Earlier this week, a 28-year old woman died after falling about 150 feet into the ocean when her parasailing harness apparently broke. This has predictably led to calls for more regulation.
The accident occurred offshore of Pompano Beach, Florida. Mike Clary of the Sun Sentinel says four government agencies are investigating, including the Florida Wildlife Commission, the Coast Guard, the Broward County Sheriff’s Office, and the National Transportation Safety Board. There has been a movement afoot to enact new regulations:
The industry operates with little regulation from state or federal governments. An analysis prepared for the Florida Legislature showed four people were killed in parasailing accidents in Florida from 2001 to 2011.
Bills in the Legislature to impose safety standards have repeatedly died, including one proposed in this year’s session.
That bill would have established safety standards for parasailing gear, required a minimum of $1 million in insurance, prohibited parasailing in hazardous weather and set other standards to protect riders. Both bills died in committee.
“We will look at every aspect of the case, and make a determination if this somehow should be regulated,” said [Florida Wildlife Commission’s Jorge] Pino.
Now doubt they will, but it is reasonable to doubt whether they have the capacity to regulate effectively or efficiently.
WOULD REGULATION REDUCE PARASAILING RISK?
A prerequisite for effective regulation is the regulator must have enough expertise, quite possibly more expertise than those in the business. It’s not clear whether any of the regulatory agencies that are investigating the accident have such expertise. (The National Transportation Safety Board might have the requisite expertise, but it is not a regulatory agency.)
Armed with this knowledge, the regulator must be capable of analyzing the problem correctly. Agencies often decide whether and how to regulate before they have enough information to understand the problem or examine alternative solutions.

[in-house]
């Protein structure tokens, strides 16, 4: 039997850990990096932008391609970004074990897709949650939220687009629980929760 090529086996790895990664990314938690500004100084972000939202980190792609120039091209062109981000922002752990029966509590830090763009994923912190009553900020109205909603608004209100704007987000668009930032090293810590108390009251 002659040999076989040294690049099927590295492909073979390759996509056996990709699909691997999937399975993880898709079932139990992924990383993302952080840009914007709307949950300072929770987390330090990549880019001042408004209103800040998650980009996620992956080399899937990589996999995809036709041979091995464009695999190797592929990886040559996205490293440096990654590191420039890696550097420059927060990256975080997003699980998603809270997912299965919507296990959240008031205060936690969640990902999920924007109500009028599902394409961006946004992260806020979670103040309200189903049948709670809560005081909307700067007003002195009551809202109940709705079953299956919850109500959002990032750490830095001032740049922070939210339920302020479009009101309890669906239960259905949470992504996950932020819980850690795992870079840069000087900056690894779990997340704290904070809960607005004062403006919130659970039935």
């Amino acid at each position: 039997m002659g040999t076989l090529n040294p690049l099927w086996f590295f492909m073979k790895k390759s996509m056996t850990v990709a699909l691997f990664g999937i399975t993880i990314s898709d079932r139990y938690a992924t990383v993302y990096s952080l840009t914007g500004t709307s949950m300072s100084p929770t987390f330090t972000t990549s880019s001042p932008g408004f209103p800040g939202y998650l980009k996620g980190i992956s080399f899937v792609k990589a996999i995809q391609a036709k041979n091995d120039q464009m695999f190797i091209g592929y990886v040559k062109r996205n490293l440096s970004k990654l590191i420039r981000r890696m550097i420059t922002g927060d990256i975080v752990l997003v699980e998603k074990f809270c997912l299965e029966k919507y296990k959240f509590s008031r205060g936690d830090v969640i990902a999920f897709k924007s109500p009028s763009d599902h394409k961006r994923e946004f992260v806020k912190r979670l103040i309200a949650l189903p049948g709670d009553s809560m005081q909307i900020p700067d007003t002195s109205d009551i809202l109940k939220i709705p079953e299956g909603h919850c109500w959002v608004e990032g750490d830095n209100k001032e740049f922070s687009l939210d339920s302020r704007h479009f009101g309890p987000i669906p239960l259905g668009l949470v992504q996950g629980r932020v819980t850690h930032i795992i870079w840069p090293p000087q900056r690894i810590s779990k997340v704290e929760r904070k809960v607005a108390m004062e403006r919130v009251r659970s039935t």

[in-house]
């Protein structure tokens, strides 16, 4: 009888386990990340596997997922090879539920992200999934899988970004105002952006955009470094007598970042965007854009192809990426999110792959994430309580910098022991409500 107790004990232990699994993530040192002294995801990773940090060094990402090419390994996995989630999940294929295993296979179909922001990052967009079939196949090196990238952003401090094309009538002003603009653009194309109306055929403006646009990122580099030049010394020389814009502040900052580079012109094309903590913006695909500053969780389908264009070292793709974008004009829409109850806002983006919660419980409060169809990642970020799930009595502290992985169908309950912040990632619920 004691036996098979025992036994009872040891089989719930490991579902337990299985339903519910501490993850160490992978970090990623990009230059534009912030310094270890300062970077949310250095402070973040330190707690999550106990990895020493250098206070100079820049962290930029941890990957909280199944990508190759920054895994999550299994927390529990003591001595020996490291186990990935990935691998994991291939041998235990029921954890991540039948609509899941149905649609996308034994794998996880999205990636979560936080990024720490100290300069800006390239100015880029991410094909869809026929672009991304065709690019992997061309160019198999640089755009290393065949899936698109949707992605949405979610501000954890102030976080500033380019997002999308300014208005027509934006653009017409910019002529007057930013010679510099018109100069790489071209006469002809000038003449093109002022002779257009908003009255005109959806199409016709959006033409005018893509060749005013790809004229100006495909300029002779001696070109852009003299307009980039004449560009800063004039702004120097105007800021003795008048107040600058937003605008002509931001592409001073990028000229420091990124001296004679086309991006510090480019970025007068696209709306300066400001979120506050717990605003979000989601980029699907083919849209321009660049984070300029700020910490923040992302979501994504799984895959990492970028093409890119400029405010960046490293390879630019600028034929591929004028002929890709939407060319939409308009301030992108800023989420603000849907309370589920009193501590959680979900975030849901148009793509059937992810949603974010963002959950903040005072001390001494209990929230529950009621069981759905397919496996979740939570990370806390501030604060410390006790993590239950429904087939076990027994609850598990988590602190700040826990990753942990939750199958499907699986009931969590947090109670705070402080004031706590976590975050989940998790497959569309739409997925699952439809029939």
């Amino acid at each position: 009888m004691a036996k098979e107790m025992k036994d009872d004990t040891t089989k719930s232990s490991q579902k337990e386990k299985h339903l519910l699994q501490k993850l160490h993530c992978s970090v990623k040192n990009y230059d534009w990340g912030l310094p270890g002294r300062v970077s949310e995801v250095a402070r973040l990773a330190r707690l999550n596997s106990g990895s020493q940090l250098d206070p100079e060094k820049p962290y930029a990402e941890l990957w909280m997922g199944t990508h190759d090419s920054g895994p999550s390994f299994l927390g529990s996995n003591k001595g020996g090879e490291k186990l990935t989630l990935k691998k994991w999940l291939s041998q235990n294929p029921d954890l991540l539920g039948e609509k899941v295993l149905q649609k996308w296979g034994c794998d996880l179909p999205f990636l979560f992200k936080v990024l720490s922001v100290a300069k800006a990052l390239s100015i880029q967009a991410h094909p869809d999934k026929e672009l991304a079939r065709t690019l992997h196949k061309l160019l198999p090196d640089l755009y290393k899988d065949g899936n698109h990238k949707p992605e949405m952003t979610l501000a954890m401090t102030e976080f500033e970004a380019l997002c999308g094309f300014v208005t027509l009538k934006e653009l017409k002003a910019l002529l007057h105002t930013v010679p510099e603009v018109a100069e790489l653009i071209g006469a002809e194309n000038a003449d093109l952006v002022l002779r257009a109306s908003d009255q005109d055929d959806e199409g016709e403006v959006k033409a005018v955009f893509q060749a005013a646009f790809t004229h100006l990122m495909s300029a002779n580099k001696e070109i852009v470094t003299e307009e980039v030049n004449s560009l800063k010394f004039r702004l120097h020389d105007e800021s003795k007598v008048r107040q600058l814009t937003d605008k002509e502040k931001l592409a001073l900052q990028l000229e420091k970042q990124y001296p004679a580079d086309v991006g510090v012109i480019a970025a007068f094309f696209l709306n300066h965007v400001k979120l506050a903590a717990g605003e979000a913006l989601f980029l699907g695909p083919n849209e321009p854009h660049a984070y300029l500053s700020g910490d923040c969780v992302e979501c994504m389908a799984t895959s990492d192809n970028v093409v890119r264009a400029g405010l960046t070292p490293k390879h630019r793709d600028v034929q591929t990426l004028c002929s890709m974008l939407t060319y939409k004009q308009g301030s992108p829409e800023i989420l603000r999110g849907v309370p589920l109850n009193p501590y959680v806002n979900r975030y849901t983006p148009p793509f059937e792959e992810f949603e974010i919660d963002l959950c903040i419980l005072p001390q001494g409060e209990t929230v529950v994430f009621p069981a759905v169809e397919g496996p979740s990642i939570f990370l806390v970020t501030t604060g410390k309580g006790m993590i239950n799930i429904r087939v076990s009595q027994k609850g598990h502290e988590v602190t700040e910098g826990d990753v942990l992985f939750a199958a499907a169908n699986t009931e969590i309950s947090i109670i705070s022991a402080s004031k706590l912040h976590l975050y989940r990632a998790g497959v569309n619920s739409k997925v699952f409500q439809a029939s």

For even the best regulations to be effective, all parties in the activity must voluntarily comply. This includes both the companies who offer parasailing experiences — and their customers, as some parasailing fatalities are probably attributable to customer error. (By comparison, the paper on roller coaster risks cited above indicates that at least four of the 29 customer fatalities from trauma were caused by patrons engaging in prohibited activities.)
Finally, the regulator must be able to cost-effectively enforce its rules. How this could be done isn’t obvious. A regulator could establish an extensive inspection program, and while that would ensure substantial employment for inspectors, the causal relationship between inspection and safety is not obvious. Also, the least safety conscious companies — the ones that regulation is actually targeting — would be the most highly motivated to game the inspection regime.
The effectiveness of any regulatory program must be compared with an unrelated market under similar conditions. That means taking into account all the ways government intervention can be ineffective and inefficient. Given the apparently low fatality rate in the unregulated market, it would not be hard for a real-world regulatory program to increase it.
IS PARASAILING RISKY ENOUGH TO JUSTIFY MORE GOVERNMENT REGULATION?
To evaluate whether this is a large or small risk requires data on the number of parasailing trips taken during that period. The Parasail Safety Council, a trade association of companies providing parasail experiences, provides useful data reproduced below. They are described as having been compiled by the director of the association “from numerous sources, such as: local, state and federal government accident reports, interviews, insurance claims, civil lawsuits and industry insiders; as well as, accident investigations which I have been personally involved in as an expert.” Better data are unlikely to exist because few others would be as interested as the Parasail Safety Council. The reason is that assuring safety is essential for increasing business.